I agree with the previous post about stress reduction activities...that can really help. A massage or relaxing with a cup of tea. You mentioned that you are a religious person...I also am, and I have little notecards all over my house with Bible verses to encourage my mind & heart.

One other little thought, if you can have someone go with you to your dr appointments, that can be helpful. Often so much information is given that it can be difficult to remember everything.

This is a great site to post on...people are supportive, encouraging & experienced. Keep us posted on how you are doing & what you find out!

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This verse has carried my through some of the last few months since I found out I have celiac. I hope that it will help you.

"And even to your old age I am He, and even to gray hairs will I carry you. I have made, and I will bear; even I will carry, and will deliver you." Is. 46:4

You have been sick a couple of years longer than I, however, I was 19 when I fell ill. We are not too heavy for the Lord. Hang in there, or just be carried.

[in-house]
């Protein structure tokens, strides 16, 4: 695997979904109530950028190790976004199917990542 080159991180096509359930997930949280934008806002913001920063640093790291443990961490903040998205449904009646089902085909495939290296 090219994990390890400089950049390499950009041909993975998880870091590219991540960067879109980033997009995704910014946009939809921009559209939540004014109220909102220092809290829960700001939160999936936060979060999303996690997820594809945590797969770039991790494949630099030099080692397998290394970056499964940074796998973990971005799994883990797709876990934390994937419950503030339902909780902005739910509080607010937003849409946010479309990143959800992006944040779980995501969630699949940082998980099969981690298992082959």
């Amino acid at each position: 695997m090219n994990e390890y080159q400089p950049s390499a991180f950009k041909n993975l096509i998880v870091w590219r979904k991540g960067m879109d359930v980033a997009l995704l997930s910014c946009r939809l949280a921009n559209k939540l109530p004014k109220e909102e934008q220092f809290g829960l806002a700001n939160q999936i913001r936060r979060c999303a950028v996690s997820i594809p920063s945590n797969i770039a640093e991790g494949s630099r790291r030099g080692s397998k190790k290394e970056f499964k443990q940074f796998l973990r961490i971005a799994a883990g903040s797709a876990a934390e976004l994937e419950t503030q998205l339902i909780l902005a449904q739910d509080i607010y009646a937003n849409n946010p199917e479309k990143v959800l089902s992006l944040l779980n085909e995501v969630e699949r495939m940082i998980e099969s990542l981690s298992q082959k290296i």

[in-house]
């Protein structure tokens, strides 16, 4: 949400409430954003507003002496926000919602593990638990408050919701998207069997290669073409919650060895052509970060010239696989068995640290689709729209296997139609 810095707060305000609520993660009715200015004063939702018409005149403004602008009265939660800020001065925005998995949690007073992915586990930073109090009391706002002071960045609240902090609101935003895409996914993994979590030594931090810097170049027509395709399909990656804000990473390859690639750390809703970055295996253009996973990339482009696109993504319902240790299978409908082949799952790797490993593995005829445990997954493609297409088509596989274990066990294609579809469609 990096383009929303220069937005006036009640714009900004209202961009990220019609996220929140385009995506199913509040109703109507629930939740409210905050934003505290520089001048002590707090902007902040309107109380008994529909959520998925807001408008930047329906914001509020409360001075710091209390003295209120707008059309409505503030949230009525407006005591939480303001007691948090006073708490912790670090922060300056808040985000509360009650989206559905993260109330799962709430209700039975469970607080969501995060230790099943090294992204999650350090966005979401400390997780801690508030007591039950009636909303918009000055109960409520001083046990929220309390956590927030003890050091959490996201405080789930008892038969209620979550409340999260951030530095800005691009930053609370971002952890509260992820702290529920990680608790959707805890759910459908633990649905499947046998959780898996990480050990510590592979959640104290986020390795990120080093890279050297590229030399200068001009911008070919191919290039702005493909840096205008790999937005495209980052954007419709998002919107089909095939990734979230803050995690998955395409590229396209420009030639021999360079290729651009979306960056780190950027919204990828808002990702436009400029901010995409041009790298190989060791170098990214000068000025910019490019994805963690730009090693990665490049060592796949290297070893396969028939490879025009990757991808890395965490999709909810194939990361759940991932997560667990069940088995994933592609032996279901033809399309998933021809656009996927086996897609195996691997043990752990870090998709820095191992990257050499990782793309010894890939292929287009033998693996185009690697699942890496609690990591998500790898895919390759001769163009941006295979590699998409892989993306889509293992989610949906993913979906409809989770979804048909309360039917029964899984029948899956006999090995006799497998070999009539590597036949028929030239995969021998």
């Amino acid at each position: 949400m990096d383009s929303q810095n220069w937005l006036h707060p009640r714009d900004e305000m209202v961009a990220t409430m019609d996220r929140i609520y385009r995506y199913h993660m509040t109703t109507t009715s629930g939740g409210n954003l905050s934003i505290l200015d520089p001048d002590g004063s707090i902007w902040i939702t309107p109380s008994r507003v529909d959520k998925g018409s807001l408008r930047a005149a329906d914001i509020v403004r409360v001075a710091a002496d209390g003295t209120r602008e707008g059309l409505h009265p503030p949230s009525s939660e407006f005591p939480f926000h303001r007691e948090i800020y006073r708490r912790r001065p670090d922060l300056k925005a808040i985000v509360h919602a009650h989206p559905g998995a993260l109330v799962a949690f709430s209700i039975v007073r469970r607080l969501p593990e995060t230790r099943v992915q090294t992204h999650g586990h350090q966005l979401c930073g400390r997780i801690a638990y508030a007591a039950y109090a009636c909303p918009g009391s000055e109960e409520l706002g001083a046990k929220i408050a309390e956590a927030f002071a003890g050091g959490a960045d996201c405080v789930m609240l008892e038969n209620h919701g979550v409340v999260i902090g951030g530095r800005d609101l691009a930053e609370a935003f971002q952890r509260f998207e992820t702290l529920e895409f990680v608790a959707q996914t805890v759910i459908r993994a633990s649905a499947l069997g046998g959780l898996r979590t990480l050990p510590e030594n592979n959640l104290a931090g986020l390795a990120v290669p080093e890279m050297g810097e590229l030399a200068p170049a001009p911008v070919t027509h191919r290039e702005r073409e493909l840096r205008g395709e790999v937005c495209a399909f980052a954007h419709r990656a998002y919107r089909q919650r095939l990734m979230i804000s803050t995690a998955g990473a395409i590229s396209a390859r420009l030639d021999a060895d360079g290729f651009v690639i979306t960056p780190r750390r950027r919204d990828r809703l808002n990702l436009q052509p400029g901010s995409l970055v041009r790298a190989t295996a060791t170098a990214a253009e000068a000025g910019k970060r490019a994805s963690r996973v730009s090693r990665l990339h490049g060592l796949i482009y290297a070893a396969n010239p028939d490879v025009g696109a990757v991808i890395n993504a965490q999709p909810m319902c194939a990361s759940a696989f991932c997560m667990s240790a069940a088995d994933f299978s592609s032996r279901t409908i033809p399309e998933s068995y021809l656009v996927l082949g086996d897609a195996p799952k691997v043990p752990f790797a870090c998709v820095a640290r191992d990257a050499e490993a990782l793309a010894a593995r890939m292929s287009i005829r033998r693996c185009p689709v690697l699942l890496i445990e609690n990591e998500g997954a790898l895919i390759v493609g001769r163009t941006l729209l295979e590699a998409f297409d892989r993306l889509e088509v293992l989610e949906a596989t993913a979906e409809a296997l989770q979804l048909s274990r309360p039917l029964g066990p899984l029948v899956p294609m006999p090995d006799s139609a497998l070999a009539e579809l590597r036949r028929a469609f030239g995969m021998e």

Diana

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GFinDC    609

Welcome to the forum Mommabear,

It sounds like you may have found the answer to your prayers with celiac disease. Celiac is autoimmune also and can affect any part of the body. There are 300 possible symptoms of celiac disease. The good news is that if it is celiac disease (and I don't doubt it at all) that you can improve your health greatly by simply changing your diet. There aren't many diseases where that is true. It's kind of like being given a get out jail free card.

It's possible you have been mis-diagnosed for years, that happens with celiac. All those 300 various symptoms often seem to indicate something else and the celiac test could clear it up but doctors don't run them often enough.

I like this verse, it is about Paul's request for release from the thorn in his side:

2 Corinthians 12:9 (King James Version)

2 Corinthians 12:9

King James Version (KJV)

9 And he said unto me, My grace is sufficient for thee: for my strength is made perfect in weakness. Most gladly therefore will I rather glory in my infirmities, that the power of Christ may rest upon me.